Brave: The Video Game
Disney Interactive Studios
PS3, Xbox 360, Wii, DS, PC, Mac
Given Pixar's kaleidoscopic range of widely popular and entertaining characters, you'd have thought by now there would have been an absolute killer video game for them all to jump around in, something that could potentially sit alongside Super Mario Bros but have that classic tongue-in-cheek, socially aware humour that made the films so universally appealing.
Unfortunately, aside from a couple of half-decent games based on Cars and the Toybox level-building element of Toy Story 3, there really hasn't been anything to shout about, most being fairly limp, paint-by-numbers cash-ins that have dramatically failed to capture that winning Pixar experience.
And so to the latest outing, the ginger-bearded kilt-fest, Brave: The Video Game, which is actually out before the film in the region (it's released tomorrow). While first glances show it doesn't stray far from the usual jumpy, platformy format of video tie-ins, it also doesn't appear to be bad looking either, with swooping camera angles that add dramatic effect as you skip through the Scottish highlands. You play the flame-haired Merida (voiced by Kelly MacDonald in both the film and the game), within a story that takes the movie's main characters down an altogether different plot (one involving a giant bear and a witch's spell).
The ever-expanding and chart-bothering Lego series of games is a clear source of inspiration throughout, with gold coins to collect as you hack and thwack almost anything that enters your path, be it innocent clumps of thistle or big, bad wolves, and targets to twang arrows at (if you've seen the film trailer, you'll know she's a crack shot with the bow and arrow). There's also a Lego-like puzzle element too, with things to push in the right order and special routines needed for doors and the like to open.
It's nothing remarkable, and after a while starts to get ever-so-slightly repetitive. But additions such as the power-ups available to buy with amassed coins are enough to hold interest for a while and the vivid greenery of the setting, while obviously far from Pixar's 3D excellence in film graphics, makes for a captivating backdrop. Illustrated, comic-book interludes between the levels are a nice aesthetic touch, too.
But what is really missing is that Pixar spark that had toddlers and 40-somethings alike giggling at Mr Potato Head's marital strife with Mrs Potato Head, the bouncy, innocent optimism of Mike Wazowski in Monsters Inc or Mr Incredible's everyday middle-aged concerns regarding waistline and whatnot. Sure, there are odd quips and jokes that pop up in the game, but it would have hugely benefited from a bit of the film's fighty Billy Connolly to move away from the family-friendly vibe that runs throughout.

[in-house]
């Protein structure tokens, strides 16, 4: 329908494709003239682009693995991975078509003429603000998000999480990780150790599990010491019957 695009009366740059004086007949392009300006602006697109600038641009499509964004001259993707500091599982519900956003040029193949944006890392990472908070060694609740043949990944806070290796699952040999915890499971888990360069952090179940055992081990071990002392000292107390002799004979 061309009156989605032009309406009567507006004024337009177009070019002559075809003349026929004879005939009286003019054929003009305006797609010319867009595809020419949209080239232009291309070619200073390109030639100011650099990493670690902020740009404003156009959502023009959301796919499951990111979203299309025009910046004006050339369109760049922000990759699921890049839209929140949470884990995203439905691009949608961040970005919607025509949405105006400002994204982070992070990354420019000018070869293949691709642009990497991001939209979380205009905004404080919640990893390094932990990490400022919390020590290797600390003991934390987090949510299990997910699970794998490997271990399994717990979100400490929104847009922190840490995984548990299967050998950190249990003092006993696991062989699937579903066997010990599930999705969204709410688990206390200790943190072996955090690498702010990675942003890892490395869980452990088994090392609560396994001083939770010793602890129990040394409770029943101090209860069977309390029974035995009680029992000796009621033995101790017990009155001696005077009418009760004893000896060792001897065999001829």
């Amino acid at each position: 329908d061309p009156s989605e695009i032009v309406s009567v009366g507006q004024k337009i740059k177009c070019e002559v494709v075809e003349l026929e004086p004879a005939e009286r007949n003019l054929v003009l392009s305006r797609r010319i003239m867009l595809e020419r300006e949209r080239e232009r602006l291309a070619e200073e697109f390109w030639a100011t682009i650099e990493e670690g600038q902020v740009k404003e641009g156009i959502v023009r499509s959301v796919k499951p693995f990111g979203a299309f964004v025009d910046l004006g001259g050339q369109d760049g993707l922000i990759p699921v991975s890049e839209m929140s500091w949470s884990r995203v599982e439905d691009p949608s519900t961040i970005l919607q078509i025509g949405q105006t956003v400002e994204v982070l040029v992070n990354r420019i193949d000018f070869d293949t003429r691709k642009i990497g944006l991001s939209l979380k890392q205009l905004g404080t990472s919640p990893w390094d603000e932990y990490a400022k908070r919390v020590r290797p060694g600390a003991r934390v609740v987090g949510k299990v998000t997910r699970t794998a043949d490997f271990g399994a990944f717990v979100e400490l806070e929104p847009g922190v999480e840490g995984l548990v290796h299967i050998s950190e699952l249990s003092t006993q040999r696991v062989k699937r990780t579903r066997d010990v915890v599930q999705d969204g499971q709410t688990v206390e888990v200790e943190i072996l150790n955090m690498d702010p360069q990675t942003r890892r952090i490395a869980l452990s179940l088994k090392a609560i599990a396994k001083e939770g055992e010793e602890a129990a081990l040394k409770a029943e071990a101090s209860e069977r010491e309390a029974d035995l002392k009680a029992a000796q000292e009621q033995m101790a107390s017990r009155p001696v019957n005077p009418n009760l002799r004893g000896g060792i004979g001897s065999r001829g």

And it's this that has been keeping the potentially awesome Pixar games down, an issue that is no doubt due to the studio's insistence of farming them out to third parties rather than keeping them within their own impressive house.
Brave: The Video Game is by no means a bad game. It is good-looking, playable and, for the younger market it's aimed at, should easily do the job of keeping the kids quiet for a while. But just think how good a truly Pixar outing could be.
Brave: The Video Game Disney Interactive Studios PS3, Xbox 360, Wii, DS, PC, Mac.
Lego City: Undercover
Wii U, 3DS
Out in December
Another Lego game might not be anything particularly eyebrow raising (what’s next, Lego Mad Men? Actually…), but this is in fact a totally new direction for the world’s favourite connecting blocks because a) it has nothing to do with a film, and b) it gives you a full sandbox-style Lego city to explore, solving crimes as a cool-as-a-cucumber cop. The trailer is online and looks rather brilliant, placing the game somewhere between Grand Theft Auto and, perhaps, LA Noire. It’s far more family friendly, of course, but is still packed full of the usual Lego cheekiness (notice the Mario reference at the end). It seems to utilise the new handset on the Wii U, too, which we’ll obviously all have by the time the game comes out in December.
News: Phantom of the living room
Just when you thought every possible celebrity had thrown their name on to a video game, along comes a rather unexpected addition. Andrew Lloyd Webber, the rather shiny-faced man responsible for much of the cacoph..., erm, musical delights from London’s West End, and more recently a few “talent” shows, is heading to the Wii for Andrew Lloyd Webber Musicals: Sing & Dance. Featuring 32 songs from 13 of his musicals, including Phantom of the Opera, Evita and Cats, the game has a “sing”, “dance” and “career” mode, giving players the chance to “live out their dream of being in a musical”. Guessing there’s no Springtime for Hitler from The Producers in there then.
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